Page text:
Nigerian mistletoe (Loranthus micranthusLinn) aqueous leaves extract modulates some cardiovascular disease risk factors in monosodium glutamate induced metabolic dysfunction
AbstractThe safety of monosodium glutamates (MSG's) usage has generated much controversy locally and globally. This study investigates the efficacy of Loranthus micranthus in modulating the metabolic disorder associated with MSG intake. Thirty five (35) female rats randomized to three groups labeled 1 (7 rats), 2 (21 rats) and 3 (7 rats), respectively were used. They were administered with normal saline, MSG (200 mg/Kg) and MSG (200 mg/kg) + L. micranthus (600 mg/Kg), respectively for 28 days. Seven rats were then sacrificed from each group. The remaining rats in group 2 were then redistributed to groups labeled 4 and 5 consisting of 7 rats each. MSG was then withdrawn from all the rats. Group 4 was treated with L. Micranthus (600 mg/Kg) while normal saline was administered to group 5. All administrations were carried out for 30 days. The rats were then sacrificed and the serum was used for analysis. Analysis showed increase total cholesterol, triglyceride, low-density lipoprotein (LDL) -cholesterol, glucose and total protein concentrations and a reduced high-density lipoprotein (HDL) -cholesterol (when MSG was administered). These parameters were restored to normal with L. micranthus treatment. Although no histological change was observed in the uterus, there was a significant increase in organs relative weight when rats were placed on MSG but this was reversed with L. micranthus. The study suggests the efficacy of L. micranthus in reversing cardiovascular disorder and its ability to prevent MSG induced fibroid in rat.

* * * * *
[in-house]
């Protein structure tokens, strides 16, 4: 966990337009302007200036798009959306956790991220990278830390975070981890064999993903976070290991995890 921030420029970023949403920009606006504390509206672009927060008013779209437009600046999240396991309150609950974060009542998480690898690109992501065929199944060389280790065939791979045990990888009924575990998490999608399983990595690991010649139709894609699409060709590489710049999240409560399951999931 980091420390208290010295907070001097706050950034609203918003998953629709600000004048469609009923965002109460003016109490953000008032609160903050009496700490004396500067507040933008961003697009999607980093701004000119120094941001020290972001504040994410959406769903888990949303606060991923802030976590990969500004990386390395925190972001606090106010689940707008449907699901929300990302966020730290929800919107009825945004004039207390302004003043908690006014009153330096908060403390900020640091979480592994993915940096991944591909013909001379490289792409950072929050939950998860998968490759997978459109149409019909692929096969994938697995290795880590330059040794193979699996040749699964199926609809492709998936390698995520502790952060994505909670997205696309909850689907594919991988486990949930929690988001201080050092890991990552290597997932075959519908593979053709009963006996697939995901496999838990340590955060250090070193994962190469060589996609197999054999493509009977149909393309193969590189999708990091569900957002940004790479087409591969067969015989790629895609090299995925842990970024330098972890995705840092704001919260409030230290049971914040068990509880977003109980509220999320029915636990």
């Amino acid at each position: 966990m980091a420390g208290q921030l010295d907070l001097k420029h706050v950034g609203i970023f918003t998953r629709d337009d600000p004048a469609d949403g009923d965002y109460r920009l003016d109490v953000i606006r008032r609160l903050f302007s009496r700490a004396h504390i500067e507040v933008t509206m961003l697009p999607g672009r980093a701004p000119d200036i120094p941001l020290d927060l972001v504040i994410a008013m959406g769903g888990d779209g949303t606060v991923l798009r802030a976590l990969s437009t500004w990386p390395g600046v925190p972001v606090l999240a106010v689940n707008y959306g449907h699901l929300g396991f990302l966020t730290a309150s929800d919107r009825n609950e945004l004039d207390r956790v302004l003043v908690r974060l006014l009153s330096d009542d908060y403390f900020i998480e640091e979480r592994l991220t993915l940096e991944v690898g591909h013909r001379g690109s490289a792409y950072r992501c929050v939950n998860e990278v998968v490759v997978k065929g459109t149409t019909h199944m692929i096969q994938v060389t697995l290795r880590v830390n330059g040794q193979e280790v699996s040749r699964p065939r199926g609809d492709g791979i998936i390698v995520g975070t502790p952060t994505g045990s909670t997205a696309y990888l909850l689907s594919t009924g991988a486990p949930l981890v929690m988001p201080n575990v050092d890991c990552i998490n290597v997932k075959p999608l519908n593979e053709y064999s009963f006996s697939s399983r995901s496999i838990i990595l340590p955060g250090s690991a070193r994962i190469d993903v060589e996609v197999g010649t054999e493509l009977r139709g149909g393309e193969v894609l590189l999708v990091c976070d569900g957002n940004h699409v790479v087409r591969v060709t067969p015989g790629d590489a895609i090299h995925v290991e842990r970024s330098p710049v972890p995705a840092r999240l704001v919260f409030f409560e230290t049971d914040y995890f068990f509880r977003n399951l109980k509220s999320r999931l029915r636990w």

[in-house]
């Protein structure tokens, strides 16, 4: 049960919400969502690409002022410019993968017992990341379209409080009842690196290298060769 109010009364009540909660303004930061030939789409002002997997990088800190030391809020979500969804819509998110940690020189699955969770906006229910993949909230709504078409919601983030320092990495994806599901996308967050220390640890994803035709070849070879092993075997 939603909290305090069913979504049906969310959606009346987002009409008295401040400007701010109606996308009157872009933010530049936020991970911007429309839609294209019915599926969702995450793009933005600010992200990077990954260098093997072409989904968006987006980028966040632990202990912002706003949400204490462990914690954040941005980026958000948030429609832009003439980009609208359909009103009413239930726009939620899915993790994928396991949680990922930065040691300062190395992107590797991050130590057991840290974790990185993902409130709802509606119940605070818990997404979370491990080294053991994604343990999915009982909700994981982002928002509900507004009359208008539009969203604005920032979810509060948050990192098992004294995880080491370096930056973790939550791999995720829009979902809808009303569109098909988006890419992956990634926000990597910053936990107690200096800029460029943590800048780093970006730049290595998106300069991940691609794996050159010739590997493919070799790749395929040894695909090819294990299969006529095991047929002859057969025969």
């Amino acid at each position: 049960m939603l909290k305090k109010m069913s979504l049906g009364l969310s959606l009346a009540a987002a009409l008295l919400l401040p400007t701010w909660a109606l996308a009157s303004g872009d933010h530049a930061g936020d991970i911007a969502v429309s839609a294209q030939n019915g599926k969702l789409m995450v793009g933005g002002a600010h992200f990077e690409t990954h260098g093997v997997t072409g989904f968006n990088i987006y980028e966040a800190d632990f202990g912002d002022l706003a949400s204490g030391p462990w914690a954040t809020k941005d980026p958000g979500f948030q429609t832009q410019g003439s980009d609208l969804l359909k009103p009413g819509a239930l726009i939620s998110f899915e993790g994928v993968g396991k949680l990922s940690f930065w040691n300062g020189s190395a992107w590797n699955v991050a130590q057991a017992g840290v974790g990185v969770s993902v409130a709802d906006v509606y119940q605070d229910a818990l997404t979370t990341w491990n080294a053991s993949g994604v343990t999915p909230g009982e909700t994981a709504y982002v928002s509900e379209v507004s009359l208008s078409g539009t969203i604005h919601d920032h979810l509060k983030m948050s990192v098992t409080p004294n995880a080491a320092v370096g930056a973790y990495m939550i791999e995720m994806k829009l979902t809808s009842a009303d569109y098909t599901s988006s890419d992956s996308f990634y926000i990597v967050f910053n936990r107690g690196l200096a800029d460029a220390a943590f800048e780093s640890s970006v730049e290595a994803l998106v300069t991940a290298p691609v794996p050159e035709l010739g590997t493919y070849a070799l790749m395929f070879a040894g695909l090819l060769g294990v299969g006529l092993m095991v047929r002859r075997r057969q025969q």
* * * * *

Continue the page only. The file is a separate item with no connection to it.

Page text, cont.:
Keywords: Cardiovascular diseases, cholesterol, Lipid profile, Loranthus micranthus, of monosodium glutamates (MSG).
African Journal of Biotechnology, Vol 13(39) 3989-3998